Building a clean, safe and reliable transportation option
Sponsored by HART, the Honolulu Authority for Rapid Transportation
Get ready to ride the rail! The Honolulu Authority for Rapid Transportation says the target date to have Honolulu’s rail system ready for passengers to ride is October 2020. Andrew Robbins, executive director and CEO of HART says the city will then determine exactly when passenger service will get underway.
“We’re not only building a clean, safe and reliable transportation option, but also a better future for our children and the generations to come,” Robbins says. “We’re building a rail system that will connect people to their jobs and to their schools. They can leave traffic congestion and the stress that goes with it behind.”
The rail will run from Kapolei through the extremely congested east-west transportation corridor to the airport and downtown and Chinatown before stopping at Ala Moana Center. It will serve Joint Base Pearl Harbor-Hickam as well as University of Hawaii at West Oahu, Leeward Community College, Honolulu Community College and Hawaii Pacific University.
“The rail system will improve the quality of life for our friends and families,” says Robbins.
In the next several years, 70 percent of Oahu’s population and 80 percent of its jobs will be within the vicinity of the rail system. It will also pick up the additional commuters who will be moving into the new housing developments at Hoopili and Koa Ridge.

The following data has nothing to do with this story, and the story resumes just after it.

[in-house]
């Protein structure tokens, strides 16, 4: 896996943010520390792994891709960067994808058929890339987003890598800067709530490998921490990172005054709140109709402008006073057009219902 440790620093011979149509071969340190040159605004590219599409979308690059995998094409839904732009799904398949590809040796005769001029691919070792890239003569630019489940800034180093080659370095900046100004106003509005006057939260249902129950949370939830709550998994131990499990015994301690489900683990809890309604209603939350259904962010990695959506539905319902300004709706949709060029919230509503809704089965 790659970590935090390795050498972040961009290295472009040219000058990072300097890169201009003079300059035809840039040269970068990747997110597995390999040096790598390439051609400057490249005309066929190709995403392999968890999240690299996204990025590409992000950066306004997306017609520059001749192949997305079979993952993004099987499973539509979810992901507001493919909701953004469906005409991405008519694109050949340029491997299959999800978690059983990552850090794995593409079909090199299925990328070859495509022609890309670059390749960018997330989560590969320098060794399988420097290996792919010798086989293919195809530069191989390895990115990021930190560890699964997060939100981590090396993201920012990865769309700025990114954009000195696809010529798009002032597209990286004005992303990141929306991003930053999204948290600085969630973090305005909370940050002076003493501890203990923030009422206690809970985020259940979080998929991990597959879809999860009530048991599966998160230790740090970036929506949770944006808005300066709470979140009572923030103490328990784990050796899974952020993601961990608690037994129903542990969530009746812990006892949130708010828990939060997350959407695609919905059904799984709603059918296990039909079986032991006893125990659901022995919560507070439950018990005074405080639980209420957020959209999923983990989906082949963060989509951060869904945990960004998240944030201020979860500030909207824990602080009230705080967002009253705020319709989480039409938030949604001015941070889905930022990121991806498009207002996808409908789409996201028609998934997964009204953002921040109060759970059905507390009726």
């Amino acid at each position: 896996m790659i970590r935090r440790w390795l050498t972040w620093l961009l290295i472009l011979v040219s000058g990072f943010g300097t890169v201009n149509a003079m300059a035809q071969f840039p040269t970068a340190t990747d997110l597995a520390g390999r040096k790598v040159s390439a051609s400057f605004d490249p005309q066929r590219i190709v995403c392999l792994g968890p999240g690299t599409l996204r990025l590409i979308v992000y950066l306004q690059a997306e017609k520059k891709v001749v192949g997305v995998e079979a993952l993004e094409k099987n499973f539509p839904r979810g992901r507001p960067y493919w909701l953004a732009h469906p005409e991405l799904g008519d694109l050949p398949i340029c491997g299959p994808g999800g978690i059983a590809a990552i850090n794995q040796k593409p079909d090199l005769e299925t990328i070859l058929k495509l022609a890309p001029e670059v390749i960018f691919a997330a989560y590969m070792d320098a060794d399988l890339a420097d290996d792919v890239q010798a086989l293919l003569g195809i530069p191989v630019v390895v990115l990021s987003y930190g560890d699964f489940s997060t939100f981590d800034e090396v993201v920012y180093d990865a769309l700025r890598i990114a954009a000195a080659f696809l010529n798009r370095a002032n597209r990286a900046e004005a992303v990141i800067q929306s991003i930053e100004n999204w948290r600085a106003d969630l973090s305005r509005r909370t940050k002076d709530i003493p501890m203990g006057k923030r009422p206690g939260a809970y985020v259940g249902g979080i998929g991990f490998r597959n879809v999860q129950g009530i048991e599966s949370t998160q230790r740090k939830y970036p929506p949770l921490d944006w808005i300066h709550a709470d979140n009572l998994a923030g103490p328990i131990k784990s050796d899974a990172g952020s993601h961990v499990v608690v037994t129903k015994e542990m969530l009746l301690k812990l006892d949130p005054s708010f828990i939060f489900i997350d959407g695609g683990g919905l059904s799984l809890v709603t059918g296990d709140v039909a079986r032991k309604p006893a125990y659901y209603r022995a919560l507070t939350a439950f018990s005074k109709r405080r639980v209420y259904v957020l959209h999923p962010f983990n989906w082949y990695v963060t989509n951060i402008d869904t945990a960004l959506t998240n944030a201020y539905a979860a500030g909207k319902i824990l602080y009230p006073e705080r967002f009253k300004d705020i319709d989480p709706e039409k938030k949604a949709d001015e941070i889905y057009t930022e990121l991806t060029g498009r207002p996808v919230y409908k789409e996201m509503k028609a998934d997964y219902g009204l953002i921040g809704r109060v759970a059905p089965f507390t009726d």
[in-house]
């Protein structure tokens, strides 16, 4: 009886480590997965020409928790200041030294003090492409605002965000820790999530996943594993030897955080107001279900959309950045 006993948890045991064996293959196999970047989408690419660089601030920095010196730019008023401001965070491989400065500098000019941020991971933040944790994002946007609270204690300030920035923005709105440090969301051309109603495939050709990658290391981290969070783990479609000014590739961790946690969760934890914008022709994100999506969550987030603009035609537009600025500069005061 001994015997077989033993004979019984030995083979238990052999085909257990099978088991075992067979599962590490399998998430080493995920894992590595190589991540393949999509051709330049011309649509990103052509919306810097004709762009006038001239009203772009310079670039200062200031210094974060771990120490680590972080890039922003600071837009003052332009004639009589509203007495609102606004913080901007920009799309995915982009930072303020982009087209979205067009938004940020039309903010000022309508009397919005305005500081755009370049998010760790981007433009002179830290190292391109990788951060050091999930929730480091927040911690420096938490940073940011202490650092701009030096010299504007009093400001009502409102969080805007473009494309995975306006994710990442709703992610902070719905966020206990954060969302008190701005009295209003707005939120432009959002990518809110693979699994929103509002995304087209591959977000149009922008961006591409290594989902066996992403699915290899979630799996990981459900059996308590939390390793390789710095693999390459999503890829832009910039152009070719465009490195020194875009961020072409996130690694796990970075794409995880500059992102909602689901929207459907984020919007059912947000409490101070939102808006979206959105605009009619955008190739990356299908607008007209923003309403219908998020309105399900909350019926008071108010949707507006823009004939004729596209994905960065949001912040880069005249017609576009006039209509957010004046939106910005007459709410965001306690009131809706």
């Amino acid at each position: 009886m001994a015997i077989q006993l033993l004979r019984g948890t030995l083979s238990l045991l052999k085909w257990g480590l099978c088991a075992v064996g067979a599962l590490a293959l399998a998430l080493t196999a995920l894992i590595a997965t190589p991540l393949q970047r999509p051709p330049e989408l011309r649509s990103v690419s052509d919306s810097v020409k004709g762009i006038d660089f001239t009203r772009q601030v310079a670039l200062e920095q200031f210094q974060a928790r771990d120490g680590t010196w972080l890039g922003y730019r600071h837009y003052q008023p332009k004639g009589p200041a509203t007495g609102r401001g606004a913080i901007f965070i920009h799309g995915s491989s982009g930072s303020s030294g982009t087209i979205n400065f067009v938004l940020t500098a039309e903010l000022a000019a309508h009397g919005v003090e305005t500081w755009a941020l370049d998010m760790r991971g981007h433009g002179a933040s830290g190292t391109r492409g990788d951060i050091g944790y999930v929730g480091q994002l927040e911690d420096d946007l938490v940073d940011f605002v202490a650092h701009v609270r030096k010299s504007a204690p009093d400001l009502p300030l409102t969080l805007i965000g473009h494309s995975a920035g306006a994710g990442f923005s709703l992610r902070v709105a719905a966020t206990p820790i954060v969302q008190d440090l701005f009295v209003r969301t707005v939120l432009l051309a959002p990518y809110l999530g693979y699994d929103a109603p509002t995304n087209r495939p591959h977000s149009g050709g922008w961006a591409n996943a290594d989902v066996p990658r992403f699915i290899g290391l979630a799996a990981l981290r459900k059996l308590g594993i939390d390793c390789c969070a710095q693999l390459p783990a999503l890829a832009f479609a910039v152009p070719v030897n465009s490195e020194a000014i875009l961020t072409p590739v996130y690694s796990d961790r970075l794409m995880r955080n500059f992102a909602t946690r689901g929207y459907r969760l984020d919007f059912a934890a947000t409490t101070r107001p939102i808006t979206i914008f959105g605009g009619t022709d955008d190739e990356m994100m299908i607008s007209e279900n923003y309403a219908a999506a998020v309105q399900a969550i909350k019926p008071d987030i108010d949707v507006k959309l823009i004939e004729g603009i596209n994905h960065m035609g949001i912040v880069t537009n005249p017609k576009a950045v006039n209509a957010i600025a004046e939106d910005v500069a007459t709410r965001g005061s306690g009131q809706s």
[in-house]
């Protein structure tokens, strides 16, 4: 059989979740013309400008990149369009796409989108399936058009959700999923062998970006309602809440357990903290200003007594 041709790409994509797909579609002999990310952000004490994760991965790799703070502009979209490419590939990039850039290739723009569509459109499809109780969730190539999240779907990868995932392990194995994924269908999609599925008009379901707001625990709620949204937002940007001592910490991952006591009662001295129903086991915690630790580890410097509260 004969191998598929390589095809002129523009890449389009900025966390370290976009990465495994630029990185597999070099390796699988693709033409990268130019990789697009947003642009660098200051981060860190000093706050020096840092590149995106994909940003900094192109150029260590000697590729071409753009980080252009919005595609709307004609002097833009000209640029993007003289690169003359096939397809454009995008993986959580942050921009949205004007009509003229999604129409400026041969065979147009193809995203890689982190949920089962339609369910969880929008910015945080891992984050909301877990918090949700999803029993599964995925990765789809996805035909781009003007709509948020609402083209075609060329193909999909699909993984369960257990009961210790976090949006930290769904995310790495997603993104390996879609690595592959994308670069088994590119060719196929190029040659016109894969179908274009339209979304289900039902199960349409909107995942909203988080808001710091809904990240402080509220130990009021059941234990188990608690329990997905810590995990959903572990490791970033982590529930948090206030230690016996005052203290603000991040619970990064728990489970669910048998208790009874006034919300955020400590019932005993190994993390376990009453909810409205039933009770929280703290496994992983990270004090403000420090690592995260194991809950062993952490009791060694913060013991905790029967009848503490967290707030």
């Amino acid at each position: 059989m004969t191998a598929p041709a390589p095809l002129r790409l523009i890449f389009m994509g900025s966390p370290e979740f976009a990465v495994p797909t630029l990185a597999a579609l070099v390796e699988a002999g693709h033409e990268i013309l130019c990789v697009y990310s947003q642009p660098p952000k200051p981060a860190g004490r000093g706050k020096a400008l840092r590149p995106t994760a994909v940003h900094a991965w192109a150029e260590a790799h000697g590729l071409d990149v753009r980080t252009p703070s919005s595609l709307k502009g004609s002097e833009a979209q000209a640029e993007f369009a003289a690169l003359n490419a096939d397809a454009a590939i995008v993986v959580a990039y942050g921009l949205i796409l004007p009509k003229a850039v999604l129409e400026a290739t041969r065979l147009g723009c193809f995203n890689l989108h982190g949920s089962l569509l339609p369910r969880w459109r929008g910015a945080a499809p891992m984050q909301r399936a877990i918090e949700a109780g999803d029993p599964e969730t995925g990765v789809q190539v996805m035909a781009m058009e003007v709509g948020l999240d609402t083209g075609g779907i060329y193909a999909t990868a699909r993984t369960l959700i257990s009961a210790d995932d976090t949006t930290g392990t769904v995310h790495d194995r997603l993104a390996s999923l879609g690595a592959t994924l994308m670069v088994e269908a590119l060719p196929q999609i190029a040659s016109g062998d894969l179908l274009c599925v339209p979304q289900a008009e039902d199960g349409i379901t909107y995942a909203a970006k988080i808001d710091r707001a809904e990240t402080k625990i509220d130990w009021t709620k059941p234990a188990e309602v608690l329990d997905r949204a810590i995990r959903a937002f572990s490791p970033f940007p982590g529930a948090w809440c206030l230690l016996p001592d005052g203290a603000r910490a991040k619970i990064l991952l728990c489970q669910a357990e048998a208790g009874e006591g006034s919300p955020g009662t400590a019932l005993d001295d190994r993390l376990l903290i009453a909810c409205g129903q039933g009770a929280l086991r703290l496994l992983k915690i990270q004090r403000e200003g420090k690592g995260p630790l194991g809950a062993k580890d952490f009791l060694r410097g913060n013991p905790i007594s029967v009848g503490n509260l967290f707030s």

Robbins stresses that the rail will also serve as green transportation, as it will be powered by electricity.
“When the system is fully operational, we like to say we’ll be providing 120,000 trips in electric vehicles every day!” Robbins explains. “Electric powered rail technologies such as the one we are using produce about 75 percent fewer greenhouse gas emissions per passenger mile than private automobiles.”
That being said, the rail will play a key role in addressing the challenges posed by climate change. There will also be nearly 20,000 gallons of gasoline saved every day in Honolulu.
“As our state continues to move to using more renewable resources in the generation of electricity, our dependence on fossil fuels will decline. And when you combine the electric rail system with battery-powered buses, you can see just how much ‘greener,’ sustainable and eco-friendly our city’s public transportation system will become,” Robbins explains.